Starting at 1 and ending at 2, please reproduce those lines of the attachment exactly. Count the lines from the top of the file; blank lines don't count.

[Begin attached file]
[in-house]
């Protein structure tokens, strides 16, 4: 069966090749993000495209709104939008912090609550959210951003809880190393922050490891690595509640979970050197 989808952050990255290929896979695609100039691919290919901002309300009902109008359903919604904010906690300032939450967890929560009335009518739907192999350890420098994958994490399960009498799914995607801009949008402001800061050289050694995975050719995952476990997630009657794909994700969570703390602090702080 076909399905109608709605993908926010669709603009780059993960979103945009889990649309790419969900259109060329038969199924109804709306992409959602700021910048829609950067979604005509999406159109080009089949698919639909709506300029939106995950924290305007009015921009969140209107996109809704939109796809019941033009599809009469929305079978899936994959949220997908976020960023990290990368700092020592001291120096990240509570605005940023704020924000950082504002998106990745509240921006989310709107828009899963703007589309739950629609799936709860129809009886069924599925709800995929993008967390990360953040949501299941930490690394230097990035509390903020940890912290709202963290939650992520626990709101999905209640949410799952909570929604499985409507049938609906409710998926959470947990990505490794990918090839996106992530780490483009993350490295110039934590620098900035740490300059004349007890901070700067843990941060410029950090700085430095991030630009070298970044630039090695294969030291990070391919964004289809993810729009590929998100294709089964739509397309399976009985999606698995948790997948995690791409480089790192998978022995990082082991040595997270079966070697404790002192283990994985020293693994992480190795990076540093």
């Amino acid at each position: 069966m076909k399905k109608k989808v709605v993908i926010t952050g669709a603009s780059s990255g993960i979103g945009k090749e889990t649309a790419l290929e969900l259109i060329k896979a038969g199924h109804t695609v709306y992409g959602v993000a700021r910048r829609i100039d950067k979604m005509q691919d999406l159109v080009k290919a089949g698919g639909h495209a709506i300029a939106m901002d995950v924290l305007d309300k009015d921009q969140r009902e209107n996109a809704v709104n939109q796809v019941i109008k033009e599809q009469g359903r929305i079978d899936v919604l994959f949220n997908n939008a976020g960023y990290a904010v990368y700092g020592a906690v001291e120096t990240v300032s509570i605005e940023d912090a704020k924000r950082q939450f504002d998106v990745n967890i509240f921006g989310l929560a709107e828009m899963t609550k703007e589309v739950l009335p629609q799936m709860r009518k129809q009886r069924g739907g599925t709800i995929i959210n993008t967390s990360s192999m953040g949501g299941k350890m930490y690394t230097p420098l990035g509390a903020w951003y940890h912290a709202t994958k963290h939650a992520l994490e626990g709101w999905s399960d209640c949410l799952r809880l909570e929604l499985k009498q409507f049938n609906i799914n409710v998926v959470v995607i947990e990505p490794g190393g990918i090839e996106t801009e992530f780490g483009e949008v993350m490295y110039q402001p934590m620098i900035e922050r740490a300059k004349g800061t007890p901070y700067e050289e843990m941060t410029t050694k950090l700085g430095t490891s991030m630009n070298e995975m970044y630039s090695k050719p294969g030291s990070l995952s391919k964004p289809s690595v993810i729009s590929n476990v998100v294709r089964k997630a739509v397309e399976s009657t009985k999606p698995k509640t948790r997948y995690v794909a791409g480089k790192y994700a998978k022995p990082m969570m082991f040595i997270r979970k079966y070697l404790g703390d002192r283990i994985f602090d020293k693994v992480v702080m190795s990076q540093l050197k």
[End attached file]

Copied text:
[in-house]
């Protein structure tokens, strides 16, 4: 069966090749993000495209709104939008912090609550959210951003809880190393922050490891690595509640979970050197 989808952050990255290929896979695609100039691919290919901002309300009902109008359903919604904010906690300032939450967890929560009335009518739907192999350890420098994958994490399960009498799914995607801009949008402001800061050289050694995975050719995952476990997630009657794909994700969570703390602090702080 076909399905109608709605993908926010669709603009780059993960979103945009889990649309790419969900259109060329038969199924109804709306992409959602700021910048829609950067979604005509999406159109080009089949698919639909709506300029939106995950924290305007009015921009969140209107996109809704939109796809019941033009599809009469929305079978899936994959949220997908976020960023990290990368700092020592001291120096990240509570605005940023704020924000950082504002998106990745509240921006989310709107828009899963703007589309739950629609799936709860129809009886069924599925709800995929993008967390990360953040949501299941930490690394230097990035509390903020940890912290709202963290939650992520626990709101999905209640949410799952909570929604499985409507049938609906409710998926959470947990990505490794990918090839996106992530780490483009993350490295110039934590620098900035740490300059004349007890901070700067843990941060410029950090700085430095991030630009070298970044630039090695294969030291990070391919964004289809993810729009590929998100294709089964739509397309399976009985999606698995948790997948995690791409480089790192998978022995990082082991040595997270079966070697404790002192283990994985020293693994992480190795990076540093």